As investors around the world are beginning to find out, there is no worse catch-22 than a rights issue. With credit almost non-existent, companies are turning to their shareholders for cash at a time when most people have very little of it to spare.
In London last week, Xstrata, one of the world's largest mining groups, asked for £4 billion (Dh21bn), Cookson, an engineering firm, asked for £240 million and there are rumours that Rio Tinto, another miner, may also seek an additional £4bn in shareholder funds.
In the Middle East, Kuwait's Gulf Bank raised $1.3bn (Dh4.7bn) through a rights issue that was heavily backed by the Kuwaiti Investment Authority and it seems likely that other firms in the region will also have to turn to their shareholders in the coming months.
For investors, these rights issues present a terrible dilemma. Companies usually only tap their shareholders for more funds when things are going badly, which also usually means that the share price has tanked. Investors already sitting on big losses are, therefore, asked to pump more money into the company. The old saying "don't throw good money after bad" suddenly becomes highly pertinent and investors have to weigh the risk of giving a struggling company more of their cash.
Alternatively, if an investor rejects the rights issue they will see their holding in that company diluted as other investors pump in funds. This catch-22 is daunting: put more money into a business that is failing or avoid it and see your holding reduced in value even further.
Investors are going to have to get used to this catch-22 dilemma because it seems likely that they will be asked for additional funds numerous times in the coming year. Goldman Sachs has estimated that up to $500bn may be sought by companies through rights issues in 2009. Clearly, some of these businesses are going to fail to convince investors to pump in more cash.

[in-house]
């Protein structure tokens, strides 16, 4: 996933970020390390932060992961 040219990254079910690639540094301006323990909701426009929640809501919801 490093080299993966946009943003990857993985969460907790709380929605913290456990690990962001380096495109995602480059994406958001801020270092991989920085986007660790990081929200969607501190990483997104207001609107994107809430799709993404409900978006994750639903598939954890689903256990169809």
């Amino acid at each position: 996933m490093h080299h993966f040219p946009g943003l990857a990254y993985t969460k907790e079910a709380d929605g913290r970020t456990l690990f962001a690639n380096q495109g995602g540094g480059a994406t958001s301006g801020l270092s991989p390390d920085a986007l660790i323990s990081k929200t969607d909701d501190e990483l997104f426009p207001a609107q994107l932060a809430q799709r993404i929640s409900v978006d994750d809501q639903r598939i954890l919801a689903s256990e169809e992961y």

This has already happened in the banking sector where the first wave of recapitalisation was done last year but was insufficient to stop the rot. Banks are still coming back to investors for more but the well is now so dry that most are having to ask for government backing – or, in the case of Gulf Bank, for assistance from a state-owned investment vehicle.
The miners will be next in the rush for additional funds as they have seen a collapse in commodity prices over recent months that makes the housing downturn look like a blip. In addition, their operations are so vast and expensive that overheads cannot easily or quickly be reduced.
For miners such as Xstrata and Rio Tinto the big concern is being able to meet their debt obligations. The drop in commodity prices means that projected income for this year will be much lower than expected so Xstrata has launched a rights issue to ensure that it does not breach its bank covenants. Rio is in a slightly different position in that it is unlikely to breach covenants but it does have to find $8.9bn by October to repay part of its $39bn debt mountain.
Rio had hoped to reach this target by selling assets and cutting capital expenditure but admitted last week that it was also considering a rights issue. The worry for investors is that even if Rio does come to the market for an additional £4bn, it might not be enough. The Anglo-Australian miner has to come up with a further $10bn debt repayment in 2010 and unless there is a dramatic recovery in commodity prices or the credit markets (to allow rivals to buy its assets) there could be a second call on shareholders – and that really will test investor patience.
The next sector that can expect to see a flood of rights issues is property and this is clearly something that should concern investors in the Gulf. Like the miners, property developers borrow heavily to start projects and are then lumbered with huge ongoing costs that cannot quickly be cut. So, when sales start to fall they are disproportionately affected and must seek cash injections or risk defaulting on loans.
So, which side of the catch-22 dilemma should investors fall? Accept the rights issues, invest more and hope for the best or cut their losses and see a big dilution in their holdings? The answer depends on where a company falls in the recovery cycle.
If, like the banks last year, a company seeks extra funds without knowing the full extent of the damage still to come then investors should cut their losses and run like mad. But if there are signs of recovery and the company has management that can be trusted then jump in because sometimes doubling up on a bet can pay off big.
- The writer is a business correspondent with The Times of London